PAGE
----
Okey dokey. I was born in August 1969 and have a twin brother as well as a younger sister. I grew up in Romford, Essex, did pretty poorly at school and worked in a succession of low paid jobs (road sweeper, gardener, ceiling fitter, record shop assistant) as well as enduring a two year period of unemployment in my early twenties. I eventually got married, qualified as a psychiatric nurse (1997), had three wonderful children, got divorced, got married again (to somebody else) and find myself now living in a wonderfully bizarre village called Tollesbury on the North Essex Coastline.
You've certainly got plenty of life experience to draw on!
When did you first realise you wanted to write and can you tell us about how you got started?
English was about the only lesson that appealed to me at school so I guess I developed an affection for writing way back when I was in my early teens. Around the same time, I discovered Bob Dylan, John Steinbeck and Jack Kerouac and realised that reading, listening to great music and writing were about the only things that would help me understand this strange life!
I think they are the biggest things that keep me sane too! I like how you are inspired by music just as much as by books.
What are your biggest inspirations when it comes to writing?
Everything that happens around me. How can you not be inspired by that? I guess living in my own little world for so many years has enabled the wonder I feel for the world outside to endure. It really is very beautiful.
Inspiration is everywhere if you keep your eyes open.
Tell us a bit about your new novel, The Bird That Nobody Sees.
Glad to! It’s written in the third person and has taken me the best part of a year to complete. The central theme concerns the choices we have when we are faced with a situation that is not of our making – it could be our height (the main character reaches dwarf classification by half an inch…), the loss of a wife, the loss of a parent, our childhood – all those things that can influence the way we react to circumstances. It is about the value of friendship, a belief in unconditional positive regard and an acceptance that, although life is hard, we can help each other to get through it. Four of the main characters are based on my best friends and several of the scenes in the novel are based on real events. I guess it is my way of thanking my mates. It’s also, I hope, both enlightening and very funny - just as my mates are!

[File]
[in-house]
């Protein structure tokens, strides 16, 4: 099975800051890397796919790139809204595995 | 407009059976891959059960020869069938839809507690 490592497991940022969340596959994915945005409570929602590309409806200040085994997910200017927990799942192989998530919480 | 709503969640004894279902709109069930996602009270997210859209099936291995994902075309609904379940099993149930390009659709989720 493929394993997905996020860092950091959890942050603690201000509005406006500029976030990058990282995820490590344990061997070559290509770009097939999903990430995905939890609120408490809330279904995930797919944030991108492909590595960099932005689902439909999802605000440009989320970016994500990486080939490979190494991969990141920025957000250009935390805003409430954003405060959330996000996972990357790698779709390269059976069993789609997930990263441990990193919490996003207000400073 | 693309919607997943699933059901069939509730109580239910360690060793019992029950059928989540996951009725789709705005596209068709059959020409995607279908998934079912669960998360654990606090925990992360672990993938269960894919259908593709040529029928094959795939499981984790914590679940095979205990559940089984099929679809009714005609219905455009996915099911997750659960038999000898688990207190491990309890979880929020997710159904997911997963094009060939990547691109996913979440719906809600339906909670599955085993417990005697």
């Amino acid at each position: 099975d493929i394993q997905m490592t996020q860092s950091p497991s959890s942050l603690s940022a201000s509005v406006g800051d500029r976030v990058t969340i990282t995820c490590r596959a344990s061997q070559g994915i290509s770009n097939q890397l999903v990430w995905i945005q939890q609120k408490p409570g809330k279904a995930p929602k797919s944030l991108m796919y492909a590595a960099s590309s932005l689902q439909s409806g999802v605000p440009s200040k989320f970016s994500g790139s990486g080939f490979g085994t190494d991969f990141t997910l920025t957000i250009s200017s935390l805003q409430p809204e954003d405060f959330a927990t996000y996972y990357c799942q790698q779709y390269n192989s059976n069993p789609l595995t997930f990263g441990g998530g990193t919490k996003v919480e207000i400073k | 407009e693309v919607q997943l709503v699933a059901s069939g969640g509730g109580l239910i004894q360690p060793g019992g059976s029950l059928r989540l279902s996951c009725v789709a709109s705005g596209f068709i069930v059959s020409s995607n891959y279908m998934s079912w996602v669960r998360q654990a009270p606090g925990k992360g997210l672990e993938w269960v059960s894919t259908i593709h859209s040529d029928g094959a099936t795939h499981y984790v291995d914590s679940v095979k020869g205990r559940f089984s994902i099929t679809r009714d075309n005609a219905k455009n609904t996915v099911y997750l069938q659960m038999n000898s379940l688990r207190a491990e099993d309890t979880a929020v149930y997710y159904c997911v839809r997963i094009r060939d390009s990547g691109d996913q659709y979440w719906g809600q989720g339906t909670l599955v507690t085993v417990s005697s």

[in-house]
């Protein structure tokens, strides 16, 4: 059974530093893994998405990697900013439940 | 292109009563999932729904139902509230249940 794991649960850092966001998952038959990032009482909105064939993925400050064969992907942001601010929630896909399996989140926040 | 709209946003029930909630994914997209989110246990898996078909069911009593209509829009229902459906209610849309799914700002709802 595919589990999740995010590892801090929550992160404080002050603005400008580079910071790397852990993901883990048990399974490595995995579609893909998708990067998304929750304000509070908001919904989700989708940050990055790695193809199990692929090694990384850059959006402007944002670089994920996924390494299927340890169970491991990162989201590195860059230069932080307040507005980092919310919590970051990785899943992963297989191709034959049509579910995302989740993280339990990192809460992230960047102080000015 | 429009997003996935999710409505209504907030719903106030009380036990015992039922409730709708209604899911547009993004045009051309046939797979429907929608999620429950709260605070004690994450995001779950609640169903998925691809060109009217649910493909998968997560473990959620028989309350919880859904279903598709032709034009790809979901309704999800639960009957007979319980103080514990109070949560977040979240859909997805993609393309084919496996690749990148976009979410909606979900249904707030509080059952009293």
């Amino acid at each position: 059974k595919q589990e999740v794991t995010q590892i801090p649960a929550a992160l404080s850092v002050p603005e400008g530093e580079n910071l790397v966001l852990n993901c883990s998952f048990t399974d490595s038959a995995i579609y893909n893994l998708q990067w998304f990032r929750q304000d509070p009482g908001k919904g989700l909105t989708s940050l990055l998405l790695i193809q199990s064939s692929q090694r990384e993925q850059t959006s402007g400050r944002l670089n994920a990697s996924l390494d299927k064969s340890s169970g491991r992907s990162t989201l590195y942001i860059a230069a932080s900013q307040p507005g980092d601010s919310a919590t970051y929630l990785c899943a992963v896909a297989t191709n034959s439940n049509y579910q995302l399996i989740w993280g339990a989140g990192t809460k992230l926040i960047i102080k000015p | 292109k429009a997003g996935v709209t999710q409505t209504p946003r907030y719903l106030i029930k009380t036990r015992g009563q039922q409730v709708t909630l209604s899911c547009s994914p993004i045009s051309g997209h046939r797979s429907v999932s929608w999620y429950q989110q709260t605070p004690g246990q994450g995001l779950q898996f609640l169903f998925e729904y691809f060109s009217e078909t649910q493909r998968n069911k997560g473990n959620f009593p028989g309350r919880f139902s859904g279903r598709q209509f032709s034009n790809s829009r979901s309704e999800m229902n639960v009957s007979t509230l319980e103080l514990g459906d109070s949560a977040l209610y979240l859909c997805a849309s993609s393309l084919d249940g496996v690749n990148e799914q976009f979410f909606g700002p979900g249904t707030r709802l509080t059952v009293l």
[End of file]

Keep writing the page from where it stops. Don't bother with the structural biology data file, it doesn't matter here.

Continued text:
Sounds excellent. I can't wait to read it!
I'm intrigued by the title. How did that come about?
The title came about when I was reading about the albatross – it is the most amazing bird that does the most amazing things yet how many of us have ever seen it? I then started to think about the feelings, the sensations people have the moment before they experience a vision or a satori. I got to thinking that the two could be linked in terms of their wonder and magnificence. I guess you’ll have to read the novel to really get it but, I must say, I wasn’t really sure myself until I had almost finished writing it. It was almost as if the bird, the vision, crept up on me also. Just as it should!
Sounds like some deep thinking behind the book, very intriguing.
When did you start blogging and what prompted you to do so? What’s the best thing about it for you?
I started my blog last November as a way of documenting my attempts to get Tollesbury Time Forever published. I suppose it was a means of both helping others and getting out my frustrations! Over time I began to review other books and discuss writing in general. The best thing about it? Meeting wonderful people like yourself and feeling a little more connected to the real world – which is always good, but in moderation!
Haha! I totally agree.
What would be your advice to people who are just starting to write or thinking about it?
Absolutely enjoy it! Don’t do it for money! Do it to change people’s lives and have fun along the way. The main thing is that it shouldn’t hurt!
Very sound advice... anyone who goes into this for money is completely barking up the wrong tree!
And just for fun, can you describe yourself as if describing an MC from one of your novels?
Ah he walks into The King’s head in a shambling fashion more befitting a man in manacles than a man in cowboy boots. Neither storm nor rain has he been battered with, yet for all the world you’d think he had been subjected to both during the short walk from his house to the pub. He’s forgotten how to shave and he’ll only look you in the eye if he thinks he’s done you wrong. Yet he’s got a book with him and the chances are he’ll spend the rest of his life sitting at the bar – reading to begin with, then just seeing shapes and patterns and forgetting even where he is. He’ll do it again tomorrow, no doubt. For tomorrow is always a good day. And he'll always say 'good morning' to you whether he knows you or not - because that's how you change the world.
I'd like to meet that man... thanks for being here today, Stu!
If you want to find out more about Stu you can do so over at his blog, Tollesbury Time Forever. I wish him all the best on his continuing journey of publication and discovery!